Giving up on Acronis ... sorry

Discussion in 'Acronis True Image Product Line' started by Lee James, Jul 23, 2008.

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  1. Lee James

    Lee James Registered Member

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    Hello there,

    First post in this forum - mainly because there seems to be no way to contact Acronis Support unless you use CHAT or fill out the web form on the home page.

    Just wanted to let others know of my experiences using Acronis True Image for backup purposes. I am going to have to look elsewhere for something better I'm afraid.

    For some time now I have used Acronis True Image (started with version 10 and upgraded to version 11) and I have been happily backing up my C: drive and the contents of my F: drive (second internal HDD) onto an IOmega 320GB and 500GB USB2 desktop drive. The backups have been fine and only one backup became corrupted.

    Not so long ago, I wanted to let the software take the strain and have it automatically back up each night. After several attempts to set this up, I found it just would not work. I discussed this with Acronis Support, who have been exemplory with me, I must mention - but ultimately it seems that this automatic function would only work if there is a password set against a user account (I use Windows XP Pro by the way). I was not really impressed by this because I do not have any need to password the PC and there were other reasons why I did not want to do this. So, I let it go and just decided to accept that I would not be able to back up automatically.

    Just four days ago, we had a power failure at the house. We have them from time to time and even with four PCs and a laptop, I have not really suffered any serious problems. We live in a small village, which despite its size, still has the telephone exchange about 100 feet away and so my ADSL is fast (2MB with downloads often exceeding that speed).

    However, this power failure resulted in me finding the PC rebooted into a new configuration the next morning. I spent most of the day using all the usual methods to attempt to recover the profile but no luck. This happened on the 18th July and I had a full mirror image backup of both the C: and F: drives on the IOmega anyway, so I began the process of doing a full recovery. Booting from the Acronis Boot CD that I had created, I found that the process hung up each time I tried it. After some investigation, I discovered that the C: drive had errors on it and despite a diagnostic check that said it was ok, we could not get the restore process to work. A full reformat of the C: drive still would not allow the restore to work. Next, I swapped out the C: drive and installed a new identical drive (different manufacturer), set it up and tried the restore. Again, it hung up.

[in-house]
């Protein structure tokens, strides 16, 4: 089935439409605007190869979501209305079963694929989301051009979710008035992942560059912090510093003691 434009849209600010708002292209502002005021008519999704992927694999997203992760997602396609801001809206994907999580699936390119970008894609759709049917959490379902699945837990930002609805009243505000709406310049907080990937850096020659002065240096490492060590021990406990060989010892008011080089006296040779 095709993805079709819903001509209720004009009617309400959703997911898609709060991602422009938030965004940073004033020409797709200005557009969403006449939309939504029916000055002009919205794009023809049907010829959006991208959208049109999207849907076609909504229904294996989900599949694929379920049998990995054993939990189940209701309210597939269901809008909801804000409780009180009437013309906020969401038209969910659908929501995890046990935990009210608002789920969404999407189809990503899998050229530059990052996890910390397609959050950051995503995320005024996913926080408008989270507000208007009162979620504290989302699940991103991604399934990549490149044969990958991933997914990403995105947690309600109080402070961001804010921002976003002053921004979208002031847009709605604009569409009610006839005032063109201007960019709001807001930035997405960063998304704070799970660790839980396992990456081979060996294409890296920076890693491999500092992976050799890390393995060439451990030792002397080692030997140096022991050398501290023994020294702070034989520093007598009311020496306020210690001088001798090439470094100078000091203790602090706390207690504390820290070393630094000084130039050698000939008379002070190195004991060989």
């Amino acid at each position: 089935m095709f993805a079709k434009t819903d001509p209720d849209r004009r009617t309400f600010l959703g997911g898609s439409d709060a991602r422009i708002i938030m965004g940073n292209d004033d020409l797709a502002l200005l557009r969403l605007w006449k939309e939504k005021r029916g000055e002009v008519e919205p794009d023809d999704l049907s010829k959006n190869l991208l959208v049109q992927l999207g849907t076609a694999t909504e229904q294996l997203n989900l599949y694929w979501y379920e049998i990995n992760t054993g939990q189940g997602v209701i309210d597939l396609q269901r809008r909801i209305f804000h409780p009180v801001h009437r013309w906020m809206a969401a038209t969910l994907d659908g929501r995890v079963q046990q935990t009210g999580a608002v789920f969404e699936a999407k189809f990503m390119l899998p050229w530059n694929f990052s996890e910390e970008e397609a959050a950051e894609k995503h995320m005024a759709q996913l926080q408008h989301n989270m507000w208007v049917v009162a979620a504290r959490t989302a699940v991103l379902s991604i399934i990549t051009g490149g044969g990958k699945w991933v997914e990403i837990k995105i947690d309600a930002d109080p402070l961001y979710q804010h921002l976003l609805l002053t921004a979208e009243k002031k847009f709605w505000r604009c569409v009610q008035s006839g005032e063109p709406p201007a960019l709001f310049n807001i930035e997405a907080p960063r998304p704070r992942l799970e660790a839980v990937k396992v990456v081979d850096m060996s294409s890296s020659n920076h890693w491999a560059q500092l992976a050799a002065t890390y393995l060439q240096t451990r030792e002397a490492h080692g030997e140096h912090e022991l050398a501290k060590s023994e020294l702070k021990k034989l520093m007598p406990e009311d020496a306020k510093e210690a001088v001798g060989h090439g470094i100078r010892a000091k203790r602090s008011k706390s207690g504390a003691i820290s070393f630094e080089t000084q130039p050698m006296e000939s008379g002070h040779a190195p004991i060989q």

By now, things were getting bad. I took the IOmega upstairs to the other PC and used that version of Acronis to validate the backups stored on it - all were ok and passed the validation. After several conversations with Acronis via CHAT, I decided last night to reinstall windows, copy the backup archive off the IOmega and onto the newly formatted F: drive and then install a copy of Acronis TI 11 Home also onto the F: drive. I then ran the restore again.

    Great News! It began the restore process as it had done the last time I had mounted a partial restore some time ago so I knew that this time the process had begun.

    After, 1 and a half hours and with 12 minutes left to go (reported by the restore process) the restore quit and rebooted. All seemed well - except that Windows got to the point where the blue screen comes up and it says loading Windows - but it got no further! By now my head was in my hands.

    I thought of running the Windows CD to use the Windows Repair/Recovery option but again, this is unavailable unless you have an Administrator password :rolleyes:

    I am now in the process of building the PC manually with a new Windows installation and all my software - something I had hoped to avoid by using Acronis .....

    *************

    What I have discovered is that Acronis is very good at some tasks. Despite not being able to restore my PC, I can still mount the C: and F: drive backups and so will still get access to my data, email etc. so rebuilding will be easier. But the disaster recovery using the boot CD does not work!